As Nesconset resident , the race walker has set her focus on enjoying a dream that been more than 12 years in the making.
"I remember when I was 10 years old, and I was asking my parents why we weren't at the Olympics in Georgia. Back then, I didn't understand the cost," Michta said.
The Sachem North graduate says she's been dreaming of competing in the Games since 1996 Summer Olympics in Atlanta Georgia. Now in 18 days, Michta will compete in the 20-kilometer race walk for the United States on Aug. 11.
"I'm so excited about the experience. I want to be with my family and enjoy the moment for now. I'm not rushing through it," she said. "I'll have plenty of time to get hyped up once I'm there."
Michta wants to make every second of her dream count, as it has come at a great personal and financial cost.
Michta said she began competing in race walking 12 years ago, competing for Sachem Girls Varsity track during her high school career. Her extensive training schedule has at times meant missing out many social occasions from high school graduation, hanging out with friends, family vacations and more.
A 13-14 hour day is typical for the Olympian between training and persuing her PhD in microbiology at Mount Sinai School of Medicine, according to Joe Coffey, Michta's fiancé who works as varsity track coach at Sachem East High School.
On an average day, Michta wakes up around 6:30 a.m. and works out from Central Park in New York City from 6:30 a.m. to 9 a.m. with a regiment of stretching and race walking. Her day might continue with a quick trip to a chiropractor or physical therapist to ensure she stays in top shape, before a full day of microbiology classes until 7:30 to 8 p.m.
It might be the rigorous daily schedule that gives Michta the biggest edge on her Olympic competition.
"Her mental strength is her biggest strength. She's in a great shape physically, you have to be, but on the track she won't give in to the pain," Coffey said.
Michta's mental toughness carried her through Olympic qualifier in Eugene, Oregon on July 7. The Nesconset runner won first place by 3.5 seconds after a 20 kilometer, or 12.5 mile, race walk.
"It was one of the most emotionally draining days of our life and the family life when she raced for the Olympics," Coffey said.
Now, they will relive the tension again as Michta races for the chance to win a gold medal in London. Yet, the Olympian has has much more realistic and down-to-earth expectations for herself.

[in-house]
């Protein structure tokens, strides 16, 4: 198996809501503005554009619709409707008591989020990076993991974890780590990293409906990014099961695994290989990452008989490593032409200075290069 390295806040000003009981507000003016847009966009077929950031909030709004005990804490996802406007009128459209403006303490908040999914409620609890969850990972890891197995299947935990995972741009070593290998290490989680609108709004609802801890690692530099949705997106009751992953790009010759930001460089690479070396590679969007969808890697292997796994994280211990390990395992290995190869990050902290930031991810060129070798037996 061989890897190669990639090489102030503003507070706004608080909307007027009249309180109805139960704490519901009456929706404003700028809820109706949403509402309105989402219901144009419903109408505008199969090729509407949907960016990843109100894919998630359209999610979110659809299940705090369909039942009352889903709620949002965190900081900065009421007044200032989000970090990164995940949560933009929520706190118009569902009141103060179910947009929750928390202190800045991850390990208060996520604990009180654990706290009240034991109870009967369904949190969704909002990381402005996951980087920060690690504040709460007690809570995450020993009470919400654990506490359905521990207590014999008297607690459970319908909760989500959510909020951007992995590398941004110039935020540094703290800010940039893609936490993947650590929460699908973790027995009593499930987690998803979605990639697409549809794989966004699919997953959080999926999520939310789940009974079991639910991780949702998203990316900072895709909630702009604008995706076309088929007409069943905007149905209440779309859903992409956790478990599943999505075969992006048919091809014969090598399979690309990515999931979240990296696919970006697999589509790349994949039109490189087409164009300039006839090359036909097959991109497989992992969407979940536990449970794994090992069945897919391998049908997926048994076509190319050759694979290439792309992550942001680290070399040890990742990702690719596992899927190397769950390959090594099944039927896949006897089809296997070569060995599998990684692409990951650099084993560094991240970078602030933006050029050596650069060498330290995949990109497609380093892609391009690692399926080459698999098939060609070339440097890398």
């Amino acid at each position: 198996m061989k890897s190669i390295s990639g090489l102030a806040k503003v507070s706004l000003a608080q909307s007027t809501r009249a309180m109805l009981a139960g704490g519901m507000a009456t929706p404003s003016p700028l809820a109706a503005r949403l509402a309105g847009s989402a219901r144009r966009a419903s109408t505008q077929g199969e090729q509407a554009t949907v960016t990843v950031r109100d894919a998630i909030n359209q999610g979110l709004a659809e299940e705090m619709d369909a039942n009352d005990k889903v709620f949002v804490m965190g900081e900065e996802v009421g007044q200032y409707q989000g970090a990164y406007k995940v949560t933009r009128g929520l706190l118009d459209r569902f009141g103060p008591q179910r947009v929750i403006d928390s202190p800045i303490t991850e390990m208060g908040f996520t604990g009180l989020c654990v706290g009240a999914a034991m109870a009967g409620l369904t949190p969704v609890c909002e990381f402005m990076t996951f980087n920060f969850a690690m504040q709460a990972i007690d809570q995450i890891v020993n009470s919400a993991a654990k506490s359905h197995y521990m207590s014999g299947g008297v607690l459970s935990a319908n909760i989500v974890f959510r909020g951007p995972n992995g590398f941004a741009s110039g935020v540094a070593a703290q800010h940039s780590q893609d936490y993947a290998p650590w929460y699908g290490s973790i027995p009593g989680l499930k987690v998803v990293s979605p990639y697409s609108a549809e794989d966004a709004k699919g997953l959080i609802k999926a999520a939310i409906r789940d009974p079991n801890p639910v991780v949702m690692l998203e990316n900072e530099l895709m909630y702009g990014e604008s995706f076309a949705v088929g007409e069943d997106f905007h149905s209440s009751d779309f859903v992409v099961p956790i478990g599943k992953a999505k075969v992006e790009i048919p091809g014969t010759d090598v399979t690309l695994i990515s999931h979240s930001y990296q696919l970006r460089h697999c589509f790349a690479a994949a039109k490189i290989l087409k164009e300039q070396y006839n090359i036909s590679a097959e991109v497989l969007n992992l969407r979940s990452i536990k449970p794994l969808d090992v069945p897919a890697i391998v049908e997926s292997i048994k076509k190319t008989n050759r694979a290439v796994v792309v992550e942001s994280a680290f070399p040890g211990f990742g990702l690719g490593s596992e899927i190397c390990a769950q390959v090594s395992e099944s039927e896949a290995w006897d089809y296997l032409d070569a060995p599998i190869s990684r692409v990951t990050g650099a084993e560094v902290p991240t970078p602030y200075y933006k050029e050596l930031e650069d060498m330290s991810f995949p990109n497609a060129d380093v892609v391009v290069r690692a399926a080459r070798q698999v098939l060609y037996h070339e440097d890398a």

"I finished 30th out of 50 at the world last year, and I want to finish in the top 50 percent. I am going for the experience and to push myself as much as I can. I won't be happy unless I push myself as much as I can," Michta said.
A lot of Olympian's race plans depend on the weather, as London has been experiencing a lot of rain over recent weeks, according to Michta. If the weather turns, she hopes to set a personal record.
Michta said it will be the waves of local support, from Nesconset residents and family to the Sachem East girls varsity track team, that will power her through the race.
"During the second half of the race, I dedicate laps to people who inspire me," Michta said.
Support has been shown through fund raising of more than $2,000 to help pay her family's airfare to simple actions of signs and posted American flags.
"One of our neighbors had staked American flags down the block, many of which were destroyed by . They responded by staking American flags along the two blocks that start my route to the airport," Michta said. "It's beyond special that people have supported us the entire way."
Michta leaves for London on July 25 to take part in the opening ceremonies, one of the moments she's looking forward to most.
"I can't wait for the opening ceremony. There's a moment of pride when you get called out at the American team and you get to march out to represent your home country," she said.
Her other plans include watching some of the other Olympic contests and taking in as much of London before her Aug. 11 race.
Michta's entire family and Coffey will be flying over to London Aug. 8 thanks to fund raising of the Nesconset and Sachem communities.
"It's not much of a vacation. It's just to experience her racing in the Olypics, which is a once in a lifetime deal," Coffey said. "Who knows what 2016 will bring. We'll just enjoy every moment of 2012."